Doing well at school for all our children


Alison Todd


Earlier this week Scotland’s new Cabinet Secretary John Swinney set out his delivery plan for excellence and equity in education.

Closing the educational attainment gap – in other words – making sure every child can achieve their best at school, wherever they are from or whatever their family background, is at the heart of this Government’s agenda. And it was certainly reassuring to hear the Cabinet Secretary say that Scotland’s broader approach to children’s wellbeing, known as getting it right for every child, or GIRFEC, runs through his entire approach to education.

We know that many children who have experienced abuse and trauma will perform more poorly at school than their fellow pupils. A child living day in, day out with feelings of fear and helplessness, dreading what may happen once they are through their front door, or living with the knowledge they still have to relive their experiences by giving evidence in court proceedings, simply cannot focus at school in the same way as their other classmates. Where families may be struggling with alcohol or substance misuse, poverty or mental or physical ill-health and/or children are taking on caring responsibilities, the extra challenges of family life can make it harder to arrive at school well-rested, fed, dressed and ready to learn.

Take five year old Ewan who was referred to a Children 1st family support worker after witnessing and experiencing domestic abuse by his mum’s ex. His mum was anxious and upset about everything that was happening and his dad had been estranged from the family for over a year. The family courts had just agreed to a contact request by Ewan’s dad, but Ewan was refusing to attend. Ewan’s behaviour at school was going downhill, he was quiet and shy and had difficulty controlling his anger.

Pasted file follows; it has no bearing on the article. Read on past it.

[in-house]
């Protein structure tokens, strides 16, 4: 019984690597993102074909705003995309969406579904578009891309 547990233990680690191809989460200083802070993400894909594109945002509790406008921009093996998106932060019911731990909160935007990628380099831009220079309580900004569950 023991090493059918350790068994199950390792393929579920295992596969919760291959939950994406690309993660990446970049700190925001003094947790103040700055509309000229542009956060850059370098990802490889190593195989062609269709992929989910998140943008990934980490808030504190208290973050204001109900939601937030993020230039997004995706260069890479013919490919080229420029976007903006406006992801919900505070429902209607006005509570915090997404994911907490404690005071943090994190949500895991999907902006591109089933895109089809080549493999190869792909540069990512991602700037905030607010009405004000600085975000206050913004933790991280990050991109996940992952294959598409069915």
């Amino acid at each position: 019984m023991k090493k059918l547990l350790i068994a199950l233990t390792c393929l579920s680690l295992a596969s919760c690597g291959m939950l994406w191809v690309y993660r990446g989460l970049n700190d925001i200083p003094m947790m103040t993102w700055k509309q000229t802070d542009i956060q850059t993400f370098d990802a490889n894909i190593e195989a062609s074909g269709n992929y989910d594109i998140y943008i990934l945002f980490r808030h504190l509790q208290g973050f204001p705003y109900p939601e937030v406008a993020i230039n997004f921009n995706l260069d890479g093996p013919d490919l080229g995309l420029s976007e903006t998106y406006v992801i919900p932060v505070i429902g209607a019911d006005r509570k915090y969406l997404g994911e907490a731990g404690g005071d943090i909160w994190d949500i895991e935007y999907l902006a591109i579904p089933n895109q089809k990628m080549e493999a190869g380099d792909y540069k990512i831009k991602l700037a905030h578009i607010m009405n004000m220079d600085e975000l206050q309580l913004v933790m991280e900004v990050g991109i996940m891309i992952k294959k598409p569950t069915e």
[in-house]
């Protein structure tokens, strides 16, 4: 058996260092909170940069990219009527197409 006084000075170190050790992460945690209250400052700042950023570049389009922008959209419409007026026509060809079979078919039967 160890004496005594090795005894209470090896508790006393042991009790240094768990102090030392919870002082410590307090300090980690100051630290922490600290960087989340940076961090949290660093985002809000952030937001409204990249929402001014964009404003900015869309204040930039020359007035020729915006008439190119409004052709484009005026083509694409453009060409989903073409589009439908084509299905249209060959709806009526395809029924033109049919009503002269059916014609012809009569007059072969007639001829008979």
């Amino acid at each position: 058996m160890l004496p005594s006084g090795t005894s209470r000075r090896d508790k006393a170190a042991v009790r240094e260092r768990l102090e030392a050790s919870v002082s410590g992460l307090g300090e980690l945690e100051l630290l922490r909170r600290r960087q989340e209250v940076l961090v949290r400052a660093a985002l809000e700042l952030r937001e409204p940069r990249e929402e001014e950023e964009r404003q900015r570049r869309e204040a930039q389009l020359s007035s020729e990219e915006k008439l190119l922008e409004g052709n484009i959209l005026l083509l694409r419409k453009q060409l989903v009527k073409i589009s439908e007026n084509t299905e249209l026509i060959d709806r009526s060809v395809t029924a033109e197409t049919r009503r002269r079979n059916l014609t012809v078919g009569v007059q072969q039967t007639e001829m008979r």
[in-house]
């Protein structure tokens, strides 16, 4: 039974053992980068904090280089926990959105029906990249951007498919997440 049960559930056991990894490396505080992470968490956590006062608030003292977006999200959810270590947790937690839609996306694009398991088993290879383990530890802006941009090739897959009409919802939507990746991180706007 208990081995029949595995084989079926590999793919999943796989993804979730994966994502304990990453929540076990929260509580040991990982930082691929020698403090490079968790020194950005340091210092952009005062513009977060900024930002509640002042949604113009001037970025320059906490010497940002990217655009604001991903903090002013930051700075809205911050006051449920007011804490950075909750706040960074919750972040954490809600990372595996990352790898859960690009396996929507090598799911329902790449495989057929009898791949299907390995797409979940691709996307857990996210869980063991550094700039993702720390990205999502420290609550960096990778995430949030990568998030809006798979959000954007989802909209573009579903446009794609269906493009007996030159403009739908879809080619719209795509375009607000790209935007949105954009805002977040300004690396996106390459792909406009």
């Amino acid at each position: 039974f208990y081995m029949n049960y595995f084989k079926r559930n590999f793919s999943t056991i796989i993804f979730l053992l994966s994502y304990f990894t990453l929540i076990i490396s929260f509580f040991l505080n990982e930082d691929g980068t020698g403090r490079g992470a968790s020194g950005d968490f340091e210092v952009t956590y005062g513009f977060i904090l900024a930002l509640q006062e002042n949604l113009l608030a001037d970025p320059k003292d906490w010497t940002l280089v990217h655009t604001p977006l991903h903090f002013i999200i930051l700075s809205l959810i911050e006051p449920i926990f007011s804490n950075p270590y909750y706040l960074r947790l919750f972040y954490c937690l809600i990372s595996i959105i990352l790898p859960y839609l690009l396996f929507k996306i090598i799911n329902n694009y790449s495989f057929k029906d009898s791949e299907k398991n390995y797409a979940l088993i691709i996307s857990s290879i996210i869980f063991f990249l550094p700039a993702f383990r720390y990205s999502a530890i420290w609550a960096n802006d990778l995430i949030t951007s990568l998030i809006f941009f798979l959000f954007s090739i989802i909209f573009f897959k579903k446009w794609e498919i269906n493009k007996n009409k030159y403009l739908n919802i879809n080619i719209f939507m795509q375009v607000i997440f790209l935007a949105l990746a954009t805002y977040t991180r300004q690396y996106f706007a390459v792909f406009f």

Our family support worker helped Ewan to understand and talk about his emotions and to think about ways to manage his anger. She also contacted the family court and worked with Ewan to help him express his views about contact with his dad to the Sherriff.

“It made me feel important and better,” said Ewan. Ewan’s mum said that he was happier and more confident. Working with Children 1st had brought Ewan and his mum closer together. And Ewan’s school said they had seen a huge change in his behaviour and concentration.

Teachers play an enormous role in children’s lives as both providers of formal education and by nurturing their pupils’ health and wellbeing. But our experience and knowledge of working with many of Scotland’s most vulnerable families tells us that efforts to close the attainment gap which only focus on what happens during school hours will not succeed. Families who have experienced abuse need whole family, trauma-informed support which helps them build on their strengths and move on from their experiences, to be able to fully engage as pupils or as parents who can support their child’s learning.

To-date, the debate about how best to close the educational attainment gap has focused on formal structures – testing, governance and bureaucracy. As policy develops, we hope that as much attention will be paid to what needs to happen outside of school, to support our most vulnerable children and their families, to ensure experiences of trauma and abuse do not determine their academic future.